The calendar says it's still 2009, but my Inbox was full of questions about the New Year. Everyone likes a good holiday list -- here are a couple of them for you to check out while you're trying to find your computer mouse under all of that wrapping paper:Do you think there is a chance that general manager Doug Melvin is done adding players for next season?
-- Olivia H., Glendale, Wis.
Not likely, because everything points to a Mark Mulder signing, and I think Melvin will remain on the lookout for starting pitchers available in cost-neutral trades, bench players on the free-agent market and pitchers in general for depth.
But given the team's payroll constraints, Melvin is probably done adding big-name players for next year's team. If he decides to prolong his holiday vacation in Spain until the start of the season, here's how the Brewers could put together a roster:
RHP Yovani Gallardo
LHP Randy Wolf
RHP Dave Bush
RHP Jeff Suppan
LHP Manny Parra
RHP Trevor Hoffman
RHP LaTroy Hawkins
RHP Todd Coffey
LHP Mitch Stetter
RHP Claudio Vargas
RHP Carlos Villanueva
RHP David Riske or LHP Chuck Lofgren or LHP Zach Braddock
George Kottaras, Matt Treanor, Jonathan Lucroy or Angel Salome
1B Prince Fielder
2B Rickie Weeks
3B Casey McGehee or Mat Gamel
SS Alcides Escobar
Reserves Craig Counsell and Adam Heether
LF Ryan Braun
CF Carlos Gomez
RF Corey Hart
Reserves Jody Gerut and Trent Oeltjen
The bullpen looks solid, and last week's addition of Treanor gives the Brewers lots of options behind the plate. The other areas probably have room for improvement.
The starting rotation is fine if you believe that Parra and Suppan will bounce back and that Bush will be healthy, but there is little depth. The Brewers entered last season very high on Seth McClung and Villanueva as Plan Bs, but neither worked out when called upon. After that experience, I'm guessing that Melvin will do everything he can to make sure he has a slew of reinforcements.
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Right now, that group is headed by left-hander Chris Narveson, who did perform well in September as a starter. Melvin also has signed former big leaguers John Halama and Kameron Loe, and re-signed Mike Burns, to Minor League contracts. Chris Capuano will be two years removed from Tommy John elbow reconstruction surgery by May. Look for Melvin to make more additions here.
The starting infielders and outfielders are solid, though the Brewers are putting a lot of faith in youngsters Gomez and Escobar. The bench is where I'm guessing Melvin has some moves up his sleeve. Counsell is as good a backup as you can get in terms of defensive versatility and pinch-hitting, but Heether remains a relative unknown. Likewise, Gerut is a good fourth outfielder if he hits the way he did late last season, but there's little depth after that.
There's still plenty of offseason left, so let's not inscribe the roster in stone just yet.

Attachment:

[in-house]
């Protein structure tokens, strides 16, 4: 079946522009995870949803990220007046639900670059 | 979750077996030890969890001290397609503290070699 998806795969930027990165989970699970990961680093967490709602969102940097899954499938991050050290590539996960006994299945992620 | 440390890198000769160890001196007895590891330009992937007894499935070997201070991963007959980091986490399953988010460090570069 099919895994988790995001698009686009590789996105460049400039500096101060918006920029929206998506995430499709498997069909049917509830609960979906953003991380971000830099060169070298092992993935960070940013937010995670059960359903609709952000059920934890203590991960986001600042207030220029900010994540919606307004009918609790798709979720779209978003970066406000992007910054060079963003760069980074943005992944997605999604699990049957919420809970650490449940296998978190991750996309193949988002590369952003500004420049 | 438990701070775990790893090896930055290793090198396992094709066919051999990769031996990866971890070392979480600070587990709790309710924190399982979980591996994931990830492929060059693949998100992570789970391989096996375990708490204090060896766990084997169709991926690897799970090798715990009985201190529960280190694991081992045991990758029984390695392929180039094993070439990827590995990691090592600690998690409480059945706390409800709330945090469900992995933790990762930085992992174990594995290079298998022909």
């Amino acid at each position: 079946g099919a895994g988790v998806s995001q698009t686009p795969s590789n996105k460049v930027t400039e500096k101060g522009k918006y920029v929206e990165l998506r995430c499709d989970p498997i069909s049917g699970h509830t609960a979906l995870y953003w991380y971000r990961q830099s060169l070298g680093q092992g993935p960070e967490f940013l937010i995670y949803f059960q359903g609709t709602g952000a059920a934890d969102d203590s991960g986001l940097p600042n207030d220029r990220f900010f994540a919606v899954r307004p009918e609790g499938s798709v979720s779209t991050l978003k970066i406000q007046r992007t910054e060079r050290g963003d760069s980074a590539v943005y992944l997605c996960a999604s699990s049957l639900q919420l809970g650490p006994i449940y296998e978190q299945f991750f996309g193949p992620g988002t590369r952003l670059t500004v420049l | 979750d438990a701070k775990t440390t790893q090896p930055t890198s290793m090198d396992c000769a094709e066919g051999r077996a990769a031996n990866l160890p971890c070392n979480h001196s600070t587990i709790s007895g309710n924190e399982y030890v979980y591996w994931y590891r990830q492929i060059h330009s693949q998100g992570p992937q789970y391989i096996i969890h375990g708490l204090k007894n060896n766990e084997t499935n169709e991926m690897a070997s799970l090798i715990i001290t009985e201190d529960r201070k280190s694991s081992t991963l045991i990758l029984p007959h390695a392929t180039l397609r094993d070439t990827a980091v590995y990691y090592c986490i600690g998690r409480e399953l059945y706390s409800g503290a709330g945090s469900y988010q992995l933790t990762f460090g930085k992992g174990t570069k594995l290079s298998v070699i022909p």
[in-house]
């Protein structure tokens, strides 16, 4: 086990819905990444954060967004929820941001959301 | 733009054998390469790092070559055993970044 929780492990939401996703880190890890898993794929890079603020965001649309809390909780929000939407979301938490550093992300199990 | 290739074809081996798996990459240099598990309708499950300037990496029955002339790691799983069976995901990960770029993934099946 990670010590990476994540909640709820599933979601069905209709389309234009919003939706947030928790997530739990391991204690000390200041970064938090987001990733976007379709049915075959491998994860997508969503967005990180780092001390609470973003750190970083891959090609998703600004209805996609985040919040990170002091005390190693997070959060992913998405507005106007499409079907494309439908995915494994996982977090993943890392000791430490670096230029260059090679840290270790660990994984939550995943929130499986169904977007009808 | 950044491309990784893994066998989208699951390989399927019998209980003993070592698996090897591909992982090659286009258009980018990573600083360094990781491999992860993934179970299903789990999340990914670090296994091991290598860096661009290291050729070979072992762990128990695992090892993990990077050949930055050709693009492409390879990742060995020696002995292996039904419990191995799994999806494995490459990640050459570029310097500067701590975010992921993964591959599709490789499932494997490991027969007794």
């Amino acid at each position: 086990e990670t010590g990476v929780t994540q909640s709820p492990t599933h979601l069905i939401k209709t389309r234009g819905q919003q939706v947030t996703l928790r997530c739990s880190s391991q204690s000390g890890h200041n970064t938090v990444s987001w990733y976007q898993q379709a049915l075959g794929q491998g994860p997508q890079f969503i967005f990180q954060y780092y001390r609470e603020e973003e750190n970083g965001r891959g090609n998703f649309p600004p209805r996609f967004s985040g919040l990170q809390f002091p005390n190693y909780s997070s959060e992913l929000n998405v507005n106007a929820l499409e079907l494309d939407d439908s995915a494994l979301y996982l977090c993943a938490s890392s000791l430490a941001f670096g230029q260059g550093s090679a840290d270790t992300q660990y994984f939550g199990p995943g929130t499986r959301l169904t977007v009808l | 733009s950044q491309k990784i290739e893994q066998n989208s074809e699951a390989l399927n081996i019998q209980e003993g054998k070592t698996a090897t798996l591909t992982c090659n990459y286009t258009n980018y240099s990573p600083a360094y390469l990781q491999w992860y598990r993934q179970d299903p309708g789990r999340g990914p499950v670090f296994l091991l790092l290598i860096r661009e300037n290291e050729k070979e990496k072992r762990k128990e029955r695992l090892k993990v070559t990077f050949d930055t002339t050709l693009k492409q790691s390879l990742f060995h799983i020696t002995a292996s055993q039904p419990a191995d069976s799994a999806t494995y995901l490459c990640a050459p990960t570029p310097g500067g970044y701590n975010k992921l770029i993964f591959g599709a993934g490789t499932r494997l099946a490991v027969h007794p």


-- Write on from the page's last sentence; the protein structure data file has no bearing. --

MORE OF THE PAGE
I love the decision to bring in Gomez and permanently promote Escobar. With those two playing every day, what does the batting lineup look like? Gomez, Escobar and Weeks can all run; who leads off? Weeks projected as a middle-of-the-order hitter in the Minor Leagues, and a good one. Given the alternative speed, do we finally drop Weeks in the batting order?
Christopher M., Racine, Wis.
Melvin said Gomez fits better in the bottom half of the order for now, and I doubt very strongly that manager Ken Macha will hit the rookie Escobar atop the order, so it appears very likely that Weeks will hit leadoff again in 2010. Melvin, in fact, is very comfortable with Weeks in that spot and has a slew of statistics to support the "Weeks as run scorer" argument. The GM also mentioned potentially trying Zaun in the two-hole because he's a left-handed bat (at least against right-handed pitchers, he is) who puts the ball in play.
So here's one way they could do it:
1. Weeks 2B
2. Hart RF or Zaun C
3. Braun LF
4. Fielder 1B
5. McGehee 3B
6. Zaun C or Hart RF
7. Gomez CF
8. Escobar SS
If Escobar hits .300 like he did last September, I could see him as another option for that two-hole.
It could make a lot of sense for Macha to revisit the pitcher's spot. Gomez or Escobar could fit nicely in the nine-hole as a sort of extra leadoff hitter, especially since you have Weeks' extra-base potential in the one-hole.
We're way ahead of ourselves here, but I'm sure Macha has already sketched out a few ideas. How would you set it up?
Braddock has electric stuff as he is dominating hitters in the Minors. He was once a starter, but now I see he is pitching in relief. My question is, is he a future frontline starter or a future shutdown closer in the Majors?
-- Paul L., Fall River, Mass.
It looks and sounds to me like the Brewers plan to break him into the Majors as a reliever while reserving the right to turn him back to a starter later on. Braddock's name has been mentioned often by club officials as a bullpen option for 2010, though it seems more likely that he'll begin the year in the Minors. Everyone who has seen him agrees that he has the pure stuff to compete in the Majors.
Adam, not so much a question about the Brewers but about the park. I live in Milwaukee and I drive past Miller Park every day. It's December -- why has the roof been open since the end of the season?
-- Andrew S., New Berlin, Wis.
The grass needs sunlight, even in the winter when it's not growing. Gary Vanden Berg, the Brewers' longtime head groundskeeper, explained this and so much more in a post at John & Cait Plus Nine, an MLBlog maintained by front office staffers John Steinmiller and Caitlin Moyer. When you're not reading Brew Beat or following me on Twitter (@AdamMcCalvy), I highly suggest you give them a look.
Adam McCalvy is a reporter for MLB.com. This story was not subject to the approval of Major League Baseball or its clubs.